Former Maryland Gov. Martin O'Malley sidestepped questions Wednesday about his policing strategy during his time as mayor of Baltimore, a day after the U.S. Department of Justice delivered a blistering critique of the "zero tolerance" policies he adopted to quell spiraling violence in the city at the time.
"The report looked at the time period from 2010 forward," O'Malley said on MSNBC's Morning Joe. "I wish that they would look at the period before that. Because you cannot improve the effectiveness of policing in the United States of America without also taking actions to improve the policing of our police, the discipline of our police, the training and the recruitment. Those were all things that we did during my time."
The report, which the Justice Department will officially unveil today after a 14-month investigation following the death last year of Freddie Gray, in fact puts a good deal of blame for the current lack of trust between the community and police on more aggressive policing -- and specifically a higher rate of arrests for quality of life crimes -- that O'Malley championed.
"Starting in at least the late 1990s, however, city and [police] leadership responded to the city's challenges by encouraging 'zero tolerance' street enforcement that prioritized officers making large numbers of stops, searches, and arrests -- and often resorting to force -- with minimal training and insufficient oversight from supervisors or through other accountability structures," the report says. "These practices led to repeated violations of the constitutional and statutory rights, further eroding the community's trust in the police."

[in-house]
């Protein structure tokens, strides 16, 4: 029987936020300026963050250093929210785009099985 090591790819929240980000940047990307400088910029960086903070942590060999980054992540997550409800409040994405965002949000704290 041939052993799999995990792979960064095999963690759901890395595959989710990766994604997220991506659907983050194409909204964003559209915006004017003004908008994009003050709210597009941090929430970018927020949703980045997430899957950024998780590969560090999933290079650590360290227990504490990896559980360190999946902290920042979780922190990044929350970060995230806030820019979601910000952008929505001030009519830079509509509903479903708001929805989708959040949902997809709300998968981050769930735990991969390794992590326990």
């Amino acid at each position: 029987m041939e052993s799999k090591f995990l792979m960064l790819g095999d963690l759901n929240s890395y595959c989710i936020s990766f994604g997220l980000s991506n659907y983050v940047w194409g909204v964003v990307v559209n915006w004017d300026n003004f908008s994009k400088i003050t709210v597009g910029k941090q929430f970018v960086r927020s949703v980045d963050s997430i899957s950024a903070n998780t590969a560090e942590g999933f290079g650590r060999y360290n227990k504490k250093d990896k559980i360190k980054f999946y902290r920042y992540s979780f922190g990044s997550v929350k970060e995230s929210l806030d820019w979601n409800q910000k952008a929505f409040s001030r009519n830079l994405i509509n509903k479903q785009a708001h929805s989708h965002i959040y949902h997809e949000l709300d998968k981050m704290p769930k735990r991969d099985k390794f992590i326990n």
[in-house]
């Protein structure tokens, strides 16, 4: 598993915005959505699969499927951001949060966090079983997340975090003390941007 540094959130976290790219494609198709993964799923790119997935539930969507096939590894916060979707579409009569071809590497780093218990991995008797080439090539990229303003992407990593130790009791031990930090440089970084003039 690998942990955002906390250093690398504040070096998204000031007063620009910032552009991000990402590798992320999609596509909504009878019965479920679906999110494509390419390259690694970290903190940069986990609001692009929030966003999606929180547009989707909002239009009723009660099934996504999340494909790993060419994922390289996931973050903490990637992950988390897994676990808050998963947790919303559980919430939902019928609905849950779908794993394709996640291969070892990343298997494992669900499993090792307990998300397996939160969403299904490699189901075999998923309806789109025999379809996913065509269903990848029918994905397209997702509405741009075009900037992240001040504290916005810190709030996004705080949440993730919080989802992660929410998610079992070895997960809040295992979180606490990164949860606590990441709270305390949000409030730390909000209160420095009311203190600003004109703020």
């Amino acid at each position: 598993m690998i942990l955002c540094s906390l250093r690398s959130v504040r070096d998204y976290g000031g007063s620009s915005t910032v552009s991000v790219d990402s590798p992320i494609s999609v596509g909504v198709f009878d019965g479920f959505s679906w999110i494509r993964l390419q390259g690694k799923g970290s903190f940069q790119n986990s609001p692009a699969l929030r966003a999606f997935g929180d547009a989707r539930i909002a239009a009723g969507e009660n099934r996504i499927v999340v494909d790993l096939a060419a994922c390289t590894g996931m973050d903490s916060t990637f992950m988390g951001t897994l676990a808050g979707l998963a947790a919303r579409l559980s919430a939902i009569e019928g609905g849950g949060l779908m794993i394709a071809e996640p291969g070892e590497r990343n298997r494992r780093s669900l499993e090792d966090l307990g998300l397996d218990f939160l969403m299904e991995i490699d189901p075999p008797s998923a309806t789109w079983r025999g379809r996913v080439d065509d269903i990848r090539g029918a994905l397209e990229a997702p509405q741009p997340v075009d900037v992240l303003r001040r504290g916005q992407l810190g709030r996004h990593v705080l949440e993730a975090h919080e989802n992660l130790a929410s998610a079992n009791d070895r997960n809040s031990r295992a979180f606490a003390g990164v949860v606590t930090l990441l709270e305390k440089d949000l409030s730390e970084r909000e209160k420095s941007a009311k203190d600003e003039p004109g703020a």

The 163-page report specifically points to 108,000 arrests made in 2005, most for nonviolent offenses. O'Malley was mayor from December of 1999 to January 2007, when he went on to serve two terms as governor. He ran an unsuccessful campaign for the Democratic presidential nomination this year.
"From the beginning, some community members and policymakers questioned the value of the policy, arguing that it could lead to harassment of residents without an appreciable reduction in crime," the report continues. "Zero tolerance enforcement made police interaction a daily fact of life for some Baltimore residents and provoked widespread community disillusionment with BPD, as well as calls from activists, former police officers, and state officials to adopt new practices."
O'Malley has previously confronted the criticism, including from his successors at City Hall, with two lines of argument: One, violent crime fell precipitously in the city during his tenure. The city was facing an unusually large spike in homicides and leadership at the time seemed uncertain about how to address it. Two, he was reelected as mayor and won his two gubernatorial campaigns with large majorities of Baltimore voters.
O'Malley released a statement Wednesday evening offering more context.
"It is a shame that the DOJ review of policing in Baltimore chose not to look at the data and trends on enforcement levels, discourtesy, excessive force, and police involved shootings prior to 2010. Such a review would have shown reductions in each of [those] categories of police misconduct even as Baltimore closed down open air drug markets and achieved historic reductions in violent crime.